Introducing VCs in Turkey: Startup Wise Guys

Turkey is one of the core markets for Startup Wise Guys, with 26 investments so far

As an 11 years old global accelerator fund, Startup Wise Guys established in Estonia and it invested in 390 startups from all around the world. As for Turkey, they have invested in 26 Turkish startups so far, viewing that Turkey is one of their core markets and every year they have receiving more and more applications from Turkey. Let me add that Startup Wise Guys is a B2B fund, focusing and investing in SaaS, fintech, cybersecurity, sustainability and XR. And very recently they introduced 2 new verticals: Web3 and proptech.

“Turkey has a very young entrepreneurship ecosystem, around 2010 Turkish startup ecosystem started to shape and especially in the last 3 years many new VC funds and also country’s first unicorns and decacorns joined the scene,” said Günce Önür, General Partner at Startup Wise Guys. I interviewed Önür and here’s what she told me.

What’s Startup Wise Guys? Can you tell me the brief story of Startup Wise Guys?

Startup Wise Guys is a global accelerator fund for passionate B2B startup founders. It was created 11 years ago in the nowadays unicorn land Estonia. Initial funding was sourced from tech entrepreneurs reaching success after Skype’s exit which brought a lot of financial resources in the startup ecosystem of Estonia.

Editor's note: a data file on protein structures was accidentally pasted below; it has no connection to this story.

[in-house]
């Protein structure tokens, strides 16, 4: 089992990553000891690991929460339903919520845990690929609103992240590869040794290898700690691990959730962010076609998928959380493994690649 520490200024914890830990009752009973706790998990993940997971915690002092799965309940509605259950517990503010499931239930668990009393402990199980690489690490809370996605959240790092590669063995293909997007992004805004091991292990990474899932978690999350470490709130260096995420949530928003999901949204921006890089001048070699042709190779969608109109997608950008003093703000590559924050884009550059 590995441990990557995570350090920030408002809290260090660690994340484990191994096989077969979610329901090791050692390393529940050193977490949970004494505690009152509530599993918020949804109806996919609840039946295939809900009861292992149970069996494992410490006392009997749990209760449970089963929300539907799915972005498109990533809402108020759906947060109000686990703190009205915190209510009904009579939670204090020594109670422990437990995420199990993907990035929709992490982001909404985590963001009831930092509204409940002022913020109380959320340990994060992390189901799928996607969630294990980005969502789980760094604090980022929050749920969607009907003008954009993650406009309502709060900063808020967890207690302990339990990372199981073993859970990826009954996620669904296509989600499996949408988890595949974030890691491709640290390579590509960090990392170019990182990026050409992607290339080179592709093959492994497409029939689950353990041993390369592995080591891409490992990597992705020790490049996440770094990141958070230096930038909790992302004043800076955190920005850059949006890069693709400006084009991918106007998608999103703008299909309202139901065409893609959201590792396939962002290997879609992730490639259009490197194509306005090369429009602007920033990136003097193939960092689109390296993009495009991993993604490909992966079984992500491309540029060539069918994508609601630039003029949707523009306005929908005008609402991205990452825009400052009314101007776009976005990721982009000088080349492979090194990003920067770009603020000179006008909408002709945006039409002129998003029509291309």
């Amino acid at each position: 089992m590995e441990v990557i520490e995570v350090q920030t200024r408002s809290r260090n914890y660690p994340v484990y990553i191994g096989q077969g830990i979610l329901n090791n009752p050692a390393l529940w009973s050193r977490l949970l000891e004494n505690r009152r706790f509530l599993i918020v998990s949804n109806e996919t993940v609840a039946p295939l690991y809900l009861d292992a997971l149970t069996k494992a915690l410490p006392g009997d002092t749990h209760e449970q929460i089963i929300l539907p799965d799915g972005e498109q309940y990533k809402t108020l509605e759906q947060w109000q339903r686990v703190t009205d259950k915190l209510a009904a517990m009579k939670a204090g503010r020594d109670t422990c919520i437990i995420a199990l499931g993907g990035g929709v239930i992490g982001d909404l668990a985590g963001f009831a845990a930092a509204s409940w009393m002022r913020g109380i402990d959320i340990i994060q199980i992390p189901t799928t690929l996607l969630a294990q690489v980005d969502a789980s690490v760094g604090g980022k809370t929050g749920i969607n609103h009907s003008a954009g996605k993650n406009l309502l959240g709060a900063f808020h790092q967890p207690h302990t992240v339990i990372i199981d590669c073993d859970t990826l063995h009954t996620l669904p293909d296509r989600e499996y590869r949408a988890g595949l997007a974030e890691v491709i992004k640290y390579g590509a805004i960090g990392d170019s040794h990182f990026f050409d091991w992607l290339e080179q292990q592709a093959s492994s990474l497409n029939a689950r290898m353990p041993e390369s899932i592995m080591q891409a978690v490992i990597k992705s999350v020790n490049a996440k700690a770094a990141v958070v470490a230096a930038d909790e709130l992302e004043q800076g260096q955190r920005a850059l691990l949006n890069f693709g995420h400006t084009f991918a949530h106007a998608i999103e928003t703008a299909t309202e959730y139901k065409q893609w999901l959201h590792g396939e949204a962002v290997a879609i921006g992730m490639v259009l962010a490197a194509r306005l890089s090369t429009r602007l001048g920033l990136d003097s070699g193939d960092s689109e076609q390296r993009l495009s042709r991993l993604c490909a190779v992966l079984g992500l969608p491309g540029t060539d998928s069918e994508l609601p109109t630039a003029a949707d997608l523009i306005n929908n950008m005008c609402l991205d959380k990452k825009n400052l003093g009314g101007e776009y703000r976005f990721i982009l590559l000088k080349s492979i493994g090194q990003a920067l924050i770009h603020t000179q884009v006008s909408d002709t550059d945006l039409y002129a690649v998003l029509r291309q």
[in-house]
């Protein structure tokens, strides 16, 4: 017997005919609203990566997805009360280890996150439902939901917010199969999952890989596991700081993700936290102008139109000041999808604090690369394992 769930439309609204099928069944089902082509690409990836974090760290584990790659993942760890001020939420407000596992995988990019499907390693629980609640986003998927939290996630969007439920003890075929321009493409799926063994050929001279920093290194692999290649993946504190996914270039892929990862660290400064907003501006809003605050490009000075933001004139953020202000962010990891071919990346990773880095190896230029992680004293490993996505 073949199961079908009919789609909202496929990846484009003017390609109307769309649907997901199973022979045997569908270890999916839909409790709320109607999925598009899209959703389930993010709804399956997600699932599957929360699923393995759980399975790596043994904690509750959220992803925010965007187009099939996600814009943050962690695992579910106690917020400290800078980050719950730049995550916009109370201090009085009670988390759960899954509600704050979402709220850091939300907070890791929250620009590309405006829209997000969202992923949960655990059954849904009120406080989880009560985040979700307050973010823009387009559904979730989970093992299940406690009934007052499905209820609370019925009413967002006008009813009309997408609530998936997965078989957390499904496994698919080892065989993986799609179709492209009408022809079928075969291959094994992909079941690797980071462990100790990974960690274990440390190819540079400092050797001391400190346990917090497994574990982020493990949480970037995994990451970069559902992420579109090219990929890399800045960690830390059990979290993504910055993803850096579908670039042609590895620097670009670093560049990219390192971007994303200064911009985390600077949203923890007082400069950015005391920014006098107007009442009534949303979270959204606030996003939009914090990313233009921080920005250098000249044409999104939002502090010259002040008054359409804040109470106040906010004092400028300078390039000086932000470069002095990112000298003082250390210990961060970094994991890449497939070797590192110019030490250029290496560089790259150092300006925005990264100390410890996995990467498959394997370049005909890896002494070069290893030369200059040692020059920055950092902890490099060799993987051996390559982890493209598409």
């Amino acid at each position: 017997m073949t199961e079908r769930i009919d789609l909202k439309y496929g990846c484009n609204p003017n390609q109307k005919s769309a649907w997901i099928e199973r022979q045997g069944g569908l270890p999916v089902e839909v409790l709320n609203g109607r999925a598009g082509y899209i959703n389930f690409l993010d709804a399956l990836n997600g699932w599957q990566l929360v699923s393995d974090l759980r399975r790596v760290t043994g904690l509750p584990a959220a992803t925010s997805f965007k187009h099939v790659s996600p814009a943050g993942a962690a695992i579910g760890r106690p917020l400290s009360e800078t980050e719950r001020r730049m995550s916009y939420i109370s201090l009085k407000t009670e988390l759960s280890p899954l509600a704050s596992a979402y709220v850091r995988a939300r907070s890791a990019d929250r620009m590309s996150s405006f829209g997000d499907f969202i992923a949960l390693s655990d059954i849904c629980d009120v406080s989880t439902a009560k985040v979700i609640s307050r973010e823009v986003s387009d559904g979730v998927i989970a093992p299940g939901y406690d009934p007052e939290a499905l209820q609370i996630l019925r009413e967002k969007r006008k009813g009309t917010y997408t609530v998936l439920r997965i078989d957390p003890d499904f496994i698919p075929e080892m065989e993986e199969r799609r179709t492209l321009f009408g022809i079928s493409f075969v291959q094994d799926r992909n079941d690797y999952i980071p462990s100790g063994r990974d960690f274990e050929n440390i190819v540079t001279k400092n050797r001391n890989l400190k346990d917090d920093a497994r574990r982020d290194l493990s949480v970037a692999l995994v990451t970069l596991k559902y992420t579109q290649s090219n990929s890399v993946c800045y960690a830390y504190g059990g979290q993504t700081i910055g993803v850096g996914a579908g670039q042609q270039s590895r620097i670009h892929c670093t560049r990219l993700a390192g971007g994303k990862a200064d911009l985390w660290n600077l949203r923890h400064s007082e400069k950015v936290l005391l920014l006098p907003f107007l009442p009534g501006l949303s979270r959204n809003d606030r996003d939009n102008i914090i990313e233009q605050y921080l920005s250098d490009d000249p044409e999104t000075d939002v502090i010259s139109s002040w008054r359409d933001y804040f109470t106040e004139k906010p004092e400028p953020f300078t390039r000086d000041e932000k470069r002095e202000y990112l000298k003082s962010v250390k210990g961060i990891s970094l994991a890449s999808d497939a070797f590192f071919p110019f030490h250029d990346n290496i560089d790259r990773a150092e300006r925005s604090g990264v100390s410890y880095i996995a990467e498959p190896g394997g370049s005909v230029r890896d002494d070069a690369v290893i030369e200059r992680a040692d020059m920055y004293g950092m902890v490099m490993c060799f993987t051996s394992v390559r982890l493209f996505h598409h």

The Startup Wise Guys accelerator program was international from day 1, it was run in English and already the very first accelerator cohort welcomed startups from different countries. Today Startup Wise Guys has been regularly nominated among the most active early stage investors in Europe, with significant impact also in Africa, and also boasts to be one of the most international investors out there, both in terms of the team (20+ nationalities, 60 people), but also portfolio which has founders from more than 65 countries. Since 2012, Startup Wise Guys has invested in 390 startups from all over the world.

Investment criteria of Startup Wise Guys

 As Startup Wise Guys, what are your investment criteria? What kind of startups are in your radar?

We are B2B focused and investing in the following verticals: SaaS, fintech, cybersecurity, sustainability, XR, and this month we launched 2 new verticals: Web3 and proptech.